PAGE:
Before getting into this article, one definition must be clarified. Specifically: what is a “slasher” movie? What are the criteria, what makes them different from regular horror films? There are variations on the definition. This is the Wikipedia definition:
“A slasher film is a subgenre of thriller and horror film, typically involving a psychopathic killer stalking and murdering a sequence of victims in a graphically violent manner, often with a bladed tool such as a knife, machete, axe, scythe, or chainsaw.”
It is not a terrible definition, but personally I do not feel it covers the entire genre. Here is another from Urban Dictionary:
“A horror movie usually with one central homicidal maniac who usually uses cutlery to systematically slaughter his victims.”
Closer but I am still not on board with it. I guess my complaints at “slasher” definition come from the fact that the poor movies seem to have defined the genre. Critic Roger Ebert used to refer to slasher films as simply “dead teenager movies.” However, I feel to let the low-quality define is to do a disservice to the genre. It would be akin to defining dramatic films as “movies featuring multiple emotional breakthroughs, often done in an over-the-top, cathartic manner.” Are there more bad slasher films than good: absolutely. The ratio is probably similar to the amount of Spartans vs. Persians at the battle of Thermopylae. Still, let’s expand this definition a little.
In my mind, I have never considered the choice of weapon relevant to the “slasher” definition. “Slashing” simply refers to the high body count these movies typically have. This does not mean that many people have to die, just that a high portion of the cast is no longer present by film’s end – due solely to the actions of that film’s “slasher.” Hmm, actually – all this use of the word slasher is getting confusing. Maybe there is a better way to explain my point. Below are five films I feel are slashers – which are left off using the standard definition.
There ain’t no teenagers in this movie. Released in 1987, Predator stars Arnold Schwarzenegger and follows the struggle of a team of special forces against an alien with super-powered technology. This alien stalks the team one-by-one as they try to make their way through a savage and isolated jungle. There is no sex, no real drug use beyond tobacco, and no nudity to speak of. Yet, boiled down: Predator is a killer hunting people in the forest. It is not a stretch to label this film a slasher, even if it is in the realm of science fiction.
4. The Terminator
More Schwarzenegger, only this time he is the unstoppable superhuman killer. Arnold plays the terminator – a robot sent back in time to kill a young woman. The Terminator is perhaps the best example of a slasher movie embracing the “indestructible” nature of the killer. In the more traditional slasher films, the police are always seen as a source of safety. Once they arrive, it is all over. Later slasher movies would shatter this illusion of strength but none so effectively as The Terminator.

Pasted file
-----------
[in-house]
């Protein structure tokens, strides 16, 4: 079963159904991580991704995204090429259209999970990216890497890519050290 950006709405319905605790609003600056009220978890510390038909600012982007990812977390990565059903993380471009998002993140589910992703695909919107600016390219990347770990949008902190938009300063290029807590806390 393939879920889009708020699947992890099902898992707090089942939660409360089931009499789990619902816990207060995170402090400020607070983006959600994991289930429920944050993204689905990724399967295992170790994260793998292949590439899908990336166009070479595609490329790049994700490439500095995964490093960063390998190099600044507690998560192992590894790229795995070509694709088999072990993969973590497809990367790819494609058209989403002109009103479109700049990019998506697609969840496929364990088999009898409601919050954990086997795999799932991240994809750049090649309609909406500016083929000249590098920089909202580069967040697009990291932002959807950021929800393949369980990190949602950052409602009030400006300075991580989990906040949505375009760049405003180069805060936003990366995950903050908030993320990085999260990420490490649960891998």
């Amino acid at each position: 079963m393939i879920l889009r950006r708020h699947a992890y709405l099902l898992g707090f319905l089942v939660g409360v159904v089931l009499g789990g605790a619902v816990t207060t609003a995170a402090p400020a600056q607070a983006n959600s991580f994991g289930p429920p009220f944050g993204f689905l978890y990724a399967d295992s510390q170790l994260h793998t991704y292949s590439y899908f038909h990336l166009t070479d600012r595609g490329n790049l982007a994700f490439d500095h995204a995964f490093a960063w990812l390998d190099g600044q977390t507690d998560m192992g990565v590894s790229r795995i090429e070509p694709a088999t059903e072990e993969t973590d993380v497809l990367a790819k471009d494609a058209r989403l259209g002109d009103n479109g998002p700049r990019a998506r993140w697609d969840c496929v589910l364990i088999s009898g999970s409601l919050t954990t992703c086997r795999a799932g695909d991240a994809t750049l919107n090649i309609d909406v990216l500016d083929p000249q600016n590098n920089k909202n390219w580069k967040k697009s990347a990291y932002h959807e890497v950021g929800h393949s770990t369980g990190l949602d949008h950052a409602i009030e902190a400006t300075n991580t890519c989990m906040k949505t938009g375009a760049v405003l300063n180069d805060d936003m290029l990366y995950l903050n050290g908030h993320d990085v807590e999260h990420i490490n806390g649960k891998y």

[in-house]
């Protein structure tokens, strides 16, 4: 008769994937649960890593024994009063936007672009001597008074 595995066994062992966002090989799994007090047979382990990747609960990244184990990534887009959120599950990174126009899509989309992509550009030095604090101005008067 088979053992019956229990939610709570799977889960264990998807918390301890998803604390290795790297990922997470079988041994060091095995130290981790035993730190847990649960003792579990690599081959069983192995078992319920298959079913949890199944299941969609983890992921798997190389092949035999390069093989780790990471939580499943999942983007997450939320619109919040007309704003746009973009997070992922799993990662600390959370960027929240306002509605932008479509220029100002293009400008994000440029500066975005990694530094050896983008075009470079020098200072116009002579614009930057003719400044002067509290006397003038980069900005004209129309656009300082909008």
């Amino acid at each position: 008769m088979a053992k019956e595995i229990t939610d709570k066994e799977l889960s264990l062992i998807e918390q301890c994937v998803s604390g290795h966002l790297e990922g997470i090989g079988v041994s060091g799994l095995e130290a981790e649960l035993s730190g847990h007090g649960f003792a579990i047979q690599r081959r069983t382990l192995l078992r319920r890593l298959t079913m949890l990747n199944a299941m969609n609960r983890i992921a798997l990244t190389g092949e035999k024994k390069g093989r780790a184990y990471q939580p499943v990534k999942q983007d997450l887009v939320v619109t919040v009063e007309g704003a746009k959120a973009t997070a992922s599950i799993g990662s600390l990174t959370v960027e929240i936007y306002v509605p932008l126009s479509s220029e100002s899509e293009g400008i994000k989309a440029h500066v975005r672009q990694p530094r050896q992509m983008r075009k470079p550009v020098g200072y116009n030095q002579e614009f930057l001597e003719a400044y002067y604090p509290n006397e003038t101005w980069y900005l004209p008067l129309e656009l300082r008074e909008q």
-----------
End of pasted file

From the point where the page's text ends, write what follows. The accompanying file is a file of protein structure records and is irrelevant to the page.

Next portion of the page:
He does not ever use a knife, yet that metallic arm that reaches for Linda Hamilton‘s character at the end can be seen as an equivalent weapon, at least in terms of its threatening presence.
Well, if Predator was a slasher…
I have actually already talked about this movie at length in an article I wrote some time ago. To recap: Alien uses the isolation of space to put a superhuman antagonist against a group of unsuspecting people. Notice that this ‘superhuman’ nature of the killer is a definite recurring theme in all of these movies, as is the setting’s feeling of isolation.
Made in 1975, Jaws predates Halloween by three years. The plot of Jaws is simple: a shark terrorizes an island and the local authorities have to respond. Yet it does appear to be a regular shark, made superhuman only by the fact that it is a great white in water. The true superhuman element comes from Spielberg’s directing. The shark is presented as both an animal and a thinking opponent. There is an intelligence to it that emerges in the second half of the film. The shark may not have a ton of actual screen time, but John Williams’ score makes it a presence throughout the movie. This is no simply shark, it is a slasher.
1. Willy Wonka and the Chocolate Factory
So odds are, this is the one you’ve been waiting to read about. How could Willy Wonka and the Chocolate Factory be a slasher? It’s a family film, with wonderful heart-warming sequences like:
Yeah, this movie is terrifying. Willy Wonka is a superhuman individual who picks children off in his chocolate factory. The kids vanish, never to be seen again. Sure, Wonka says they are all right (and they probably are) but it does not matter. For all intents and purposes, he is murdering those kids in really over-the-top style. Willy Wonka is never clearly described as a good guy and actually, plot-wise, he functions as an antagonist of the film. Charlie must survive his challenges and pass his test.
Made in 1971, this is the first slasher (that I know of).
So what is a slasher? Does it even have to be a horror film or is it just a set of guidelines?
Here, let me make right now the official Red Rings of Redemption definition of a slasher movie:
“A slasher film is any movie, usually set in an isolated area, that focuses on a superhuman antagonist who preys on a comparatively high number of victims.”
There we go. I might refine that as time goes on but for now – let it stand.